• 1 cup onions diced
  • salt and pepper
  • 2 tbsps Worcestershire Sauce
  • 2 tbsps ketchup
  • 1 tbsp mustard
  • 1 tbsp pickle relish
  • 1/3 cup tomato sauce
  • 3 tbsps water
  • 1 cup cheddar cheese
  • 4 red bell peppers large


  1. Cook rice and set aside. Cut off the top of 4 bell peppers about 1-inch down from top. Clean out seeds and membranes. Throw away the tops.
  2. Preheat oven to 400 degrees.
  3. In a large nonstick pan, brown ground beef and onions. Season beef with a little salt and pepper. Be sure to break up ground beef into small pieces as it cooks.
  4. Stir in Worcestershire sauce, ketchup, mustard, pickle relish, tomato sauce and 3 tablespoons water. Mix well. Stir in ¾ cup shredded cheese and cooked rice. Mix well and continue to cook until heated through. Add 1-2 more tablespoons of water, if getting a little dry. Remove from heat.
  5. Stuff each bell pepper with ground beef mixture, top each stuffed pepper with 1 tablespoon shredded cheese. Place each in a 9-inch baking dish. Pour 1 cup water in bottom of baking dish. Cover dish with foil and bake for 40-45 minutes. If peppers are not soft enough, cook about 5 minutes more.

EasyEats_EmailBlock_4.14 Peppers

Mary’s Memo – April 11th


You’ve been encouraged before to call food company tollfree numbers. Cleaning out a kitchen cupboard, I had several boxes of cake mix and not knowing which ones to keep I called the Betty Crocker toll-free number. Of the 4 boxes I had only one was still usable. But that wasn’t all that I learned from talking to a General Mills spokesperson. She advised me to check the expiration date on the package because they will not be the same and pick the box with the latest expiration date.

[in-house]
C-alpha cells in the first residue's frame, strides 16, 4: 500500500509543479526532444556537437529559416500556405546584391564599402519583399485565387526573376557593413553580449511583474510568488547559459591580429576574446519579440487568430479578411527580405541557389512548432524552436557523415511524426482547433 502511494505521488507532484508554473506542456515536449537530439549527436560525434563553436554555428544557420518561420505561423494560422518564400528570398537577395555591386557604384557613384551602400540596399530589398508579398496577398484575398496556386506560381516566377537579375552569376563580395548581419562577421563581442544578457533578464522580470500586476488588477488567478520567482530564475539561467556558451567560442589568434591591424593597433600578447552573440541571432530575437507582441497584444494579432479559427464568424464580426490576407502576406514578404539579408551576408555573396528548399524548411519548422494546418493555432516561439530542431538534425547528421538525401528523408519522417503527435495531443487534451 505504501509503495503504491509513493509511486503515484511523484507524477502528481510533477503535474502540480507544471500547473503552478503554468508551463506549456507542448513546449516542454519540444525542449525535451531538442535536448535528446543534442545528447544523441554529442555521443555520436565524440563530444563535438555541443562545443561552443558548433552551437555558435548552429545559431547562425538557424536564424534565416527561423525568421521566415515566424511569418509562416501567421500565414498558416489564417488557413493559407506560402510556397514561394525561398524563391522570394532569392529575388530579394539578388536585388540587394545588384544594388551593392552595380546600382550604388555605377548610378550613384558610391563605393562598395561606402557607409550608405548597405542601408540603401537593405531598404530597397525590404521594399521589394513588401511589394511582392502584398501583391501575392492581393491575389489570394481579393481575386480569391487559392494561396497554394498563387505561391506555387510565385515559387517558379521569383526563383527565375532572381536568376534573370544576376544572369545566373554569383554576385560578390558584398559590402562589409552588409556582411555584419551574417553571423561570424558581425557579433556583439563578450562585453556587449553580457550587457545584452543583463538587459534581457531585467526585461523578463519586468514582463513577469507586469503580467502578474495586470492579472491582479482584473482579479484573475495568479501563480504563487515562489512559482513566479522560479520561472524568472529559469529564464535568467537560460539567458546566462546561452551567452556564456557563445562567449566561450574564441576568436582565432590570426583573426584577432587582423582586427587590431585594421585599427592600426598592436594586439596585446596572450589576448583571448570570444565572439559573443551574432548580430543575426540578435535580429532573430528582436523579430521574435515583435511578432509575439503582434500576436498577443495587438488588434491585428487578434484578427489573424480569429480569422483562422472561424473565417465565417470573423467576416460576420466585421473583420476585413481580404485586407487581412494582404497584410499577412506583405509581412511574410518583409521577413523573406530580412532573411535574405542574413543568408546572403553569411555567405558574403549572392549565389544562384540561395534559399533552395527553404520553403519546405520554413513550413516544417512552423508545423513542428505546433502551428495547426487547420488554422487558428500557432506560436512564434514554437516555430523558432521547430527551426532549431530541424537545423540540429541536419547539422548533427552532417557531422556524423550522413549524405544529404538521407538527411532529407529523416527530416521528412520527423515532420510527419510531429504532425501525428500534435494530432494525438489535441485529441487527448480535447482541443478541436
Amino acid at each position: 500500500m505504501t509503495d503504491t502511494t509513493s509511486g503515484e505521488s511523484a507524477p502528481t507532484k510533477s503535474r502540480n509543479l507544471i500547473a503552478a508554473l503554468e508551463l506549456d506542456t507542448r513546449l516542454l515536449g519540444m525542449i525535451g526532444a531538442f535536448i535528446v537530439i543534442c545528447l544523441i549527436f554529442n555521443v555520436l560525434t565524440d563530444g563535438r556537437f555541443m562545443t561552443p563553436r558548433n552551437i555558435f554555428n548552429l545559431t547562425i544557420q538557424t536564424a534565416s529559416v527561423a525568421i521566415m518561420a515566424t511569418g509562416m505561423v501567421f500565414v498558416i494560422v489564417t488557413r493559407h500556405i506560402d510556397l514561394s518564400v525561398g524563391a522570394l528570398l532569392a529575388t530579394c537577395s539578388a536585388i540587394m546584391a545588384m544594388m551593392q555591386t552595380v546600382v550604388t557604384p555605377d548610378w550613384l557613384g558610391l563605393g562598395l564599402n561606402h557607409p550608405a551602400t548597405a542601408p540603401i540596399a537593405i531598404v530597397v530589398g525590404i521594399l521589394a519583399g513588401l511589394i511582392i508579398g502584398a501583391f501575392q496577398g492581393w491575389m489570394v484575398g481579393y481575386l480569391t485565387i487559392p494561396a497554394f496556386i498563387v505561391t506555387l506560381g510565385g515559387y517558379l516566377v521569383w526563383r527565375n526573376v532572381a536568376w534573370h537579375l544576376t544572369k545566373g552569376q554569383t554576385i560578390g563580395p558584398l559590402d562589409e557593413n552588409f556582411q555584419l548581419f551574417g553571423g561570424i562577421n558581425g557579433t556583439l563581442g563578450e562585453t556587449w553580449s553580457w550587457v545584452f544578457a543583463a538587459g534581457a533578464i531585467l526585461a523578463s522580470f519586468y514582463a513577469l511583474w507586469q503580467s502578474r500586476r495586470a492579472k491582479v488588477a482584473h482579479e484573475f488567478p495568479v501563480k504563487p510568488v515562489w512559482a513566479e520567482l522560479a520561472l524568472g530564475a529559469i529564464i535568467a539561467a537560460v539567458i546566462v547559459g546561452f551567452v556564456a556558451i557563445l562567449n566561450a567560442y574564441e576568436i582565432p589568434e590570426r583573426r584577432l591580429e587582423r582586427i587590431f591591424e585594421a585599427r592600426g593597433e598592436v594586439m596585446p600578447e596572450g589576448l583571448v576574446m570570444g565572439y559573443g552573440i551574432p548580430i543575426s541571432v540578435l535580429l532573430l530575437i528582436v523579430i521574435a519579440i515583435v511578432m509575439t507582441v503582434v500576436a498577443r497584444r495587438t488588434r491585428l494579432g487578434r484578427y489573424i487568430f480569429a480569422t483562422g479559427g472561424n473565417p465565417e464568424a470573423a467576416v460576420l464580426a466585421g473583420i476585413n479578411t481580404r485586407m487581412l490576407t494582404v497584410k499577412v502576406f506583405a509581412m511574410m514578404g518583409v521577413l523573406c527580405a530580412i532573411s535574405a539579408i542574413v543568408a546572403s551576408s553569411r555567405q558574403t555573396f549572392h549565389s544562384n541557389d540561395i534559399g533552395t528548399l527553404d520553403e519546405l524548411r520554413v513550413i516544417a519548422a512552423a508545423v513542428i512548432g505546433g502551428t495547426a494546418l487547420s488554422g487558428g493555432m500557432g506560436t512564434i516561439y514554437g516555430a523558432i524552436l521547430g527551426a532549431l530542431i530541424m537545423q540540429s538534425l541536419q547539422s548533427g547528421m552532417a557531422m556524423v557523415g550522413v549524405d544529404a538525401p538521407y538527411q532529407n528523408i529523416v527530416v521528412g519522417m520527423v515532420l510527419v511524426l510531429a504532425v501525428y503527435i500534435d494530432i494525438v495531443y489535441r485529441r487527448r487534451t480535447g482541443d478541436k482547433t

An accompanying editorial by cardiologists from the Atlanta VA Medical Center and Emory University focused on coffee, the major source of caffeine in the US Diet: Recently published studies, including prospective cohorts, clinical investigations and meta-analysis, generally show coffee consumption is safe for the heart. Concerning cardiovascular risk factors, there is little evidence that chronic coffee intake raises blood pressure. “Boiled coffee brewing (e.g. French press) may raise atherogenic lipid levels and other brewing method do not appear to have this effect,” Peter W.F. Wilson, and Heather L. Bloom, MD, continued. “Finally, there is little risk for atrial or ventricular arrhythmia at most of the levels of caffeine consumption in our society.” Dr. Marcus noted that some evidence even suggests caffeine might be associated with lower risk of atrial fibrillation. None of this means you should start consuming caffeine if you don’t already or that you shouldn’t avoid it if it makes you jittery or keeps you from sleeping. But if a little caffeine from coffee or tea helps you get going in the morning or picks you up in mid-afternoon or you just plain enjoy the flavor, you can go ahead without worrying it will make your heart skip a beat. Source: Tufts Diet & Nutrition News Letter, April 2016.